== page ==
Are you excited about the return of Rap City? The other host of the show, Rapsody, maintained that the platform was for fans to connect with artists and it didn’t matter how hot they were or their lyrical skill level at the time. Big Tiger, who hasn’t seemed to age, said, “This is not a drill… This is not a throwback… #RapCity21 ??Details soon…” on Instagram alongside a photo of him sitting in a similar setting to the original show. At that time, Big Tigger, whose real name is Darian Morgan, spoke with HipHopDX about why he felt the need to do the show. Big Tigger recently made a return in front of the camera after he joined up with Rapsody for the REVOLT TV video show Off The Top. A lot of the interviews were conducted with lesser-known and underground rappers. Big Tigger used Instagram to announce earlier today, September 30, that Rap City is being revamped for a 2.0 version of the show. View this post on Instagram
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His focus for Off The Top was to give fans an opportunity to get up, close and personal in a different manner rather than just connecting with them on social media. We’re doing it because it’s something we were missing and we thought it was an opportunity to bring something special,” he said at that time. His appeal as a host has remained unchanged, and there was a long, star-studded cast waiting to be interviewed on Off The Top. When Off The Top first started back in July, the first guest was Conway The Machine. “They might make vibe music, but if they wanna come in and do some bars, they can do that, too,” Rapsody told HipHopDX. “There’s definitely a nostalgic feel to it, but it’s not just for nostalgia. So it’s really exciting news to hear that it will soon be on air once again. The show shared a similar format to Rap City and featured special guests in-studio who would drop a few bars before answering some questions about their careers. In the late 90s, hip-hop fans became enamored with BET’s Rap City. Share this:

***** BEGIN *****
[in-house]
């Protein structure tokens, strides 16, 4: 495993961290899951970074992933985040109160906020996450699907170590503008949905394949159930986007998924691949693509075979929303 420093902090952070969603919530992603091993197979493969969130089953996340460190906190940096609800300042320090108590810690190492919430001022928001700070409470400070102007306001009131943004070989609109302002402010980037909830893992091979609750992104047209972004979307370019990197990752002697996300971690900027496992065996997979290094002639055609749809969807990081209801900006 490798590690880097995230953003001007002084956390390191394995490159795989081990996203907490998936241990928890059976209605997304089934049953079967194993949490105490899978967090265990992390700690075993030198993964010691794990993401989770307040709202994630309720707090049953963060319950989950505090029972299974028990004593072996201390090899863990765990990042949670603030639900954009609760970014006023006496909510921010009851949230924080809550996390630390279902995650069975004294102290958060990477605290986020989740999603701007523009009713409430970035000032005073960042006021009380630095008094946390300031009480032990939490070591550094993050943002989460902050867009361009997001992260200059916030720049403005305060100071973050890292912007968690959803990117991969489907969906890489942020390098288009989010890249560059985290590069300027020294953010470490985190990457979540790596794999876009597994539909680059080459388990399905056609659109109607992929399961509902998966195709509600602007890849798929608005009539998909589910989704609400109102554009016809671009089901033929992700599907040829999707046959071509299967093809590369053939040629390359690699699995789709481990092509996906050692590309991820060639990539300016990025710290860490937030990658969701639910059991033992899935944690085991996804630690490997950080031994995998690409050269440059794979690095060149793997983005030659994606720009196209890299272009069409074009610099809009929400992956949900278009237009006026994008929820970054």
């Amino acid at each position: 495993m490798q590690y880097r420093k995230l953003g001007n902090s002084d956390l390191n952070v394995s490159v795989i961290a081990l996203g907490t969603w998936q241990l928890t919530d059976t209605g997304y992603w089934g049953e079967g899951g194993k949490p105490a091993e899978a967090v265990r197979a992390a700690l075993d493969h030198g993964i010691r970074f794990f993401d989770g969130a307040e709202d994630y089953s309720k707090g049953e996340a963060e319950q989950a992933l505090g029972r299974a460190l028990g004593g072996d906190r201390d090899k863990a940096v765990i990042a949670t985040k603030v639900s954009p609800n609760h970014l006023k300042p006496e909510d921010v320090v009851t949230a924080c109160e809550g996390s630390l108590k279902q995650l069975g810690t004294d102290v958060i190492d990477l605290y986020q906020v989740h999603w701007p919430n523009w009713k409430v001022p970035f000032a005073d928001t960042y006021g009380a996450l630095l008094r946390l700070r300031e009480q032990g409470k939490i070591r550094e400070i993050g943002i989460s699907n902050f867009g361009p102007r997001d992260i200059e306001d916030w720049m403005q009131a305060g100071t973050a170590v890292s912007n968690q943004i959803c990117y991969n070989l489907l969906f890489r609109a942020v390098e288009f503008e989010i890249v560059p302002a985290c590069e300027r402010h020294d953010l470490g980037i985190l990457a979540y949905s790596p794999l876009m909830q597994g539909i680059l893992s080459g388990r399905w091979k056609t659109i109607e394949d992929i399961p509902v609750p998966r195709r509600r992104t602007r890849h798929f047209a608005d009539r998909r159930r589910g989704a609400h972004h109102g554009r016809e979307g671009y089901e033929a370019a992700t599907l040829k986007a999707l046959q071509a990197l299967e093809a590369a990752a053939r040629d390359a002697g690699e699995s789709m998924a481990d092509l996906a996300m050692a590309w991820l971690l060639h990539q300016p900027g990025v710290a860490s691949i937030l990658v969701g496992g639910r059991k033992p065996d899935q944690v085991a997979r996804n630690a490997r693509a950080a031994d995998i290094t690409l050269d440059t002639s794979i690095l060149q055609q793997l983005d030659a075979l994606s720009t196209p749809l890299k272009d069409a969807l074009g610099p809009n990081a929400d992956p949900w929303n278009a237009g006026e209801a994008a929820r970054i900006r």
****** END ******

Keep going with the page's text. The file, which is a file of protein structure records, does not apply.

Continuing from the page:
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Click to share on WhatsApp (Opens in new window) Everybody’s talent isn’t always seen in all spaces, so it’s just another place for artists to come and show a different side of what they can bring to the microphone,” she said. Some of them included NLE Choppa, Latto, G Herbo, Lil Tjay, Soulja Boy, Young Dolph, and Yung Bleu, to name a few. His style of interviews focused on candid and deep conversations. A similar idea behind Rap City that existed in an age before social media really took hold of communication. She shared that she was excited to be a part of the show because it would give artists an opportunity to show their talent in a relaxed setting. His show, called Rap City: Tha Basement, was a staple between 1999-2005 for many. The performances were a bonus for fans. It originally premiered on the BET network in 1989 and ran until 2008. He explained that he felt there was a void in the industry when it comes to artists’ telling their stories. Rap City had a lot of appeal to fans because it wasn’t just about the big names in rap. That’s not why we’re doing this. The show’s host, at one point, Big Tigger, brought an entertaining format of interviews, and fans got to hear their favorite rappers freestyle as well. “I think it’s an opportunity to show there’s a lot of talent out here. Rap City was officially cancelled in October 2008 and replaced The Deal which was also eventually cancelled.